The board did not immediately explain its decision. But interviews and court filings suggest the panel may have been moved by Greene's supporters, who said the stabbings were out of character. Greene had been a model inmate on death row, they said, receiving a reprimand only once -- for having too many stamps.

While the Taylor County community was scarred by the crimes, many had greeted the specter of execution with ambivalence, including some of Walker's family members. A petition with more than 500 signatures urging clemency was presented to the board, and a number of well-respected members of the community had spoken on Greene's behalf....

One of Greene's more outspoken supporters had been Patty James Bentley, the chairwoman of the Taylor County Commission who is campaigning for a seat in the state House of Representatives. She wrote an emotional letter to the board asking it to spare Greene. "I really just praise God," she said, "and I pray that Bernard's family will find some peace."...

Mark Shelnutt, a Columbus attorney who prosecuted Greene, told the paroles board that a key factor in seeking capital punishment against Greene had been that life without parole was not an option for Georgia juries at the time. "Obviously, life without parole is no slap on the hand," Shelnutt said. "He’s never going to get out of jail."

The board's decision marked just the fourth time it's granted clemency since 2002.

April 22, 2012 in Clemency and Pardons, Death Penalty Reforms, Sentences Reconsidered, Who Sentences? | Permalink | Comments (5) | TrackBack

George Will urges SCOTUS to find juve LWOP unconstitutional in all cases

I am intrigued and pleased to see that George Will's latest column in the Washington Post adopts the same position as I have embraced in the two juve LWOP cases, Miller and Jackson, now before the Supreme Court.  Will's column is headlined "Cruel and unusual — a test case," and here are excerpts:

Today, 221 years after the Bill of Rights was added to the Constitution, the Supreme Court is again pondering the Eighth Amendment’s proscription of “cruel and unusual punishments.” The case illustrates the complexity of construing some constitutional language in changing contexts of social science and brain science.

Evan Miller, whose five suicide attempts surely had something to do with the serious domestic abuse he suffered, was complicit in a brutal murder and in 2006 was sentenced to life in an Alabama prison without the possibility of parole. Kuntrell Jackson was involved in a video store robbery during which an accomplice fatally shot the store clerk. In 2003, Jackson was sentenced to life in an Arkansas prison without the possibility of parole. Miller and Jackson were 14 when they committed their crimes. Both were tried as adults before judges who had no discretion to impose any other sentence. Such mandatory sentences preclude judges weighing a consideration of Eighth Amendment jurisprudence — proportionality.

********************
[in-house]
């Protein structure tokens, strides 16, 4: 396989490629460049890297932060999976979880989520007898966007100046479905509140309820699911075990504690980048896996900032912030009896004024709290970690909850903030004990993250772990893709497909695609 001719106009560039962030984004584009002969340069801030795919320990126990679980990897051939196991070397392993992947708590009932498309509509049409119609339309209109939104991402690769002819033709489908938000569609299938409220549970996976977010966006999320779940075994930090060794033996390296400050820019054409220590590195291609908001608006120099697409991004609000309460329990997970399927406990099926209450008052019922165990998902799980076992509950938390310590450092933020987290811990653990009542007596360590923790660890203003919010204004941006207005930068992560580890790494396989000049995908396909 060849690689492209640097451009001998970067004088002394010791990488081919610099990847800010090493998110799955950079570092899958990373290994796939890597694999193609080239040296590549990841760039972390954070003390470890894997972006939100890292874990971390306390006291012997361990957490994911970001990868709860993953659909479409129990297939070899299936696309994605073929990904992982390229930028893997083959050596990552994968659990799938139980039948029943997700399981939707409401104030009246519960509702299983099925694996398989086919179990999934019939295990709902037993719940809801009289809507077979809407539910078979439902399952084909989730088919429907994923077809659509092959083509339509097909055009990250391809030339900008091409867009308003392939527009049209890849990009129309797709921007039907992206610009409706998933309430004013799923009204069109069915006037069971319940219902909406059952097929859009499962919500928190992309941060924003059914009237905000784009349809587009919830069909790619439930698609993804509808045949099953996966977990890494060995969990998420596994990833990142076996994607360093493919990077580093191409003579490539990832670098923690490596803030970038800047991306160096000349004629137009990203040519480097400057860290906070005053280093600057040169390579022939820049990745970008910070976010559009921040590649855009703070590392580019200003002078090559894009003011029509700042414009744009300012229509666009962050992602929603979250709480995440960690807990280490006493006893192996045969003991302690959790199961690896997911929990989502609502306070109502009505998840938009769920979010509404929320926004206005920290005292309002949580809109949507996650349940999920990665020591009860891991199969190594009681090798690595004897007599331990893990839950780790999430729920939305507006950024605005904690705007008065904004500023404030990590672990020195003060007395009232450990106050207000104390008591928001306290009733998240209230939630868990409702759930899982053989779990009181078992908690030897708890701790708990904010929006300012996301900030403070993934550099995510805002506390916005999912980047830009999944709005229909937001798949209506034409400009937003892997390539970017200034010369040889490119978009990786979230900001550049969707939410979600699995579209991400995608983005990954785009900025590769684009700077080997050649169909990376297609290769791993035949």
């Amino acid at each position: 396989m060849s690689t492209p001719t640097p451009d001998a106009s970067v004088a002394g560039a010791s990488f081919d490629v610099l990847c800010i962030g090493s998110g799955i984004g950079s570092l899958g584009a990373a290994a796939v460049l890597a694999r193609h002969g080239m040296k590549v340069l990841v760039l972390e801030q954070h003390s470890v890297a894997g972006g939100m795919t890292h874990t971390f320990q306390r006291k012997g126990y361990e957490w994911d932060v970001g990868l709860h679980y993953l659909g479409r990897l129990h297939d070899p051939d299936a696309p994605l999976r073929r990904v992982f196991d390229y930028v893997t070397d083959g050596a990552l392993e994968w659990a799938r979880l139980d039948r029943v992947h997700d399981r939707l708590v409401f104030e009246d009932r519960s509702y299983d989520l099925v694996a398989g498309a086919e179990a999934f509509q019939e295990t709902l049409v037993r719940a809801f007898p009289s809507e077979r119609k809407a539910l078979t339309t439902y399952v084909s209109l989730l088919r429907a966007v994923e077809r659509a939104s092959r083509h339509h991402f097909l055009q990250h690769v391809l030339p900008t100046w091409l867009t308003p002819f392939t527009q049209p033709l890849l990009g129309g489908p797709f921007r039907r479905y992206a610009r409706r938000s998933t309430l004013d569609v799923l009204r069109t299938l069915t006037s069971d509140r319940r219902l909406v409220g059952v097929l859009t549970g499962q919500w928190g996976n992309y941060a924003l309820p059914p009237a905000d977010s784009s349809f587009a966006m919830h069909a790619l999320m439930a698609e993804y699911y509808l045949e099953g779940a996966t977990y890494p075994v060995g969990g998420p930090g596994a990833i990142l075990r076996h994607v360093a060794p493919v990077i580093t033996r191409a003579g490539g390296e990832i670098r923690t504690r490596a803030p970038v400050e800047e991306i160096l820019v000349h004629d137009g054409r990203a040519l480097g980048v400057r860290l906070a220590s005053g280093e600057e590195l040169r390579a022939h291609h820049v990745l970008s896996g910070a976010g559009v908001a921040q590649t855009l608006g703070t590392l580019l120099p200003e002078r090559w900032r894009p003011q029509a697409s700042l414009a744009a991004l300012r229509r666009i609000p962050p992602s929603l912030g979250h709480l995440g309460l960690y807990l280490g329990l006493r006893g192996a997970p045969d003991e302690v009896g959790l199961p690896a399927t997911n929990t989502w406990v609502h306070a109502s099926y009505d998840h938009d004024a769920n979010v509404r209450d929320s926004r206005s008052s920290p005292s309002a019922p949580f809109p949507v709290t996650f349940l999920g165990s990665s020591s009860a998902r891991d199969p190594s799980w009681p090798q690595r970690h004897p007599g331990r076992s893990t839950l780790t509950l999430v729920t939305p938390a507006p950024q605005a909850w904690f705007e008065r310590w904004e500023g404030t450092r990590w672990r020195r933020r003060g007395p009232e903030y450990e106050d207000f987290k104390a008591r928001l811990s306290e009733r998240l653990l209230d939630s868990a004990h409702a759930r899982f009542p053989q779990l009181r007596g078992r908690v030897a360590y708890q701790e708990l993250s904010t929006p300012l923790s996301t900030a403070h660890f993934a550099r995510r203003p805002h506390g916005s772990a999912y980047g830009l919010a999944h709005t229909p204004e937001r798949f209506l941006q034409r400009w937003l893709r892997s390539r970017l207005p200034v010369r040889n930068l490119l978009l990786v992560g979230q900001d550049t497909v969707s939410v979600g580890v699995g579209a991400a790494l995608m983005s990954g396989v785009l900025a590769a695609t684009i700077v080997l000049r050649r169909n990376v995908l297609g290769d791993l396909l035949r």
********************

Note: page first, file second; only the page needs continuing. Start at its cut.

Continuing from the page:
Before its June 26 recess, the Supreme Court will decide whether sentencing children to die in prison is cruel. It certainly is unusual: Although 2,300 current prisoners have been sentenced to life without parole for crimes committed as juveniles (age 17 or younger), just 79 prisoners in 18 states are serving sentences of life without parole for crimes committed when they were 13 or 14.

The court must consider not only what is society’s sense of cruelty but also how that sense should be shaped by what some new technologies reveal about adolescent brain biology. Shakespeare’s shepherd in “The Winter’s Tale” did not need to see brain scans to wish that “there were no age between ten and three-and-twenty, or that youth would sleep out the rest; for there is nothing in the between but getting wenches with child, wronging the ancientry, stealing, fighting.”

And with age-related laws restricting the right to drink, drive, marry, serve on juries, etc., all American states have long acknowledged adolescents’ developmental shortcomings. Neuroscience, however, now helps explain why aspects of adolescents’ brains make young people susceptible to impulsive behavior and to failing to anticipate and understand the consequences of it....

In 1958, the court said: “The [Eighth] Amendment must draw its meaning from the evolving standards of decency that mark the progress of a maturing society.” Justice Antonin Scalia has warned: “A society that adopts a bill of rights is skeptical that ‘evolving standards of decency’ always ‘mark progress,’ and that societies always ‘mature,’ as opposed to rot.” But even the “originalist” Scalia, although disposed to construe the Constitution’s terms as they were understood when ratified, would today proscribe some late-18th-century punishments, such as public lashing and branding.

Denying juveniles even a chance for parole defeats the penal objective of rehabilitation. It deprives prisoners of the incentive to reform themselves. Some prisons withhold education, counseling and other rehabilitation programs from prisoners ineligible for parole. Denying these to adolescents in a period of life crucial to social and psychological growth stunts what the court in 2005 called the prisoner’s “potential to attain a mature understanding of his own humanity.” Which seems, in a word — actually, three words — “cruel and unusual.”

April 22, 2012 in Assessing Graham and its aftermath, Jackson and Miller Eighth Amendment cases, Offender Characteristics | Permalink | Comments (8) | TrackBack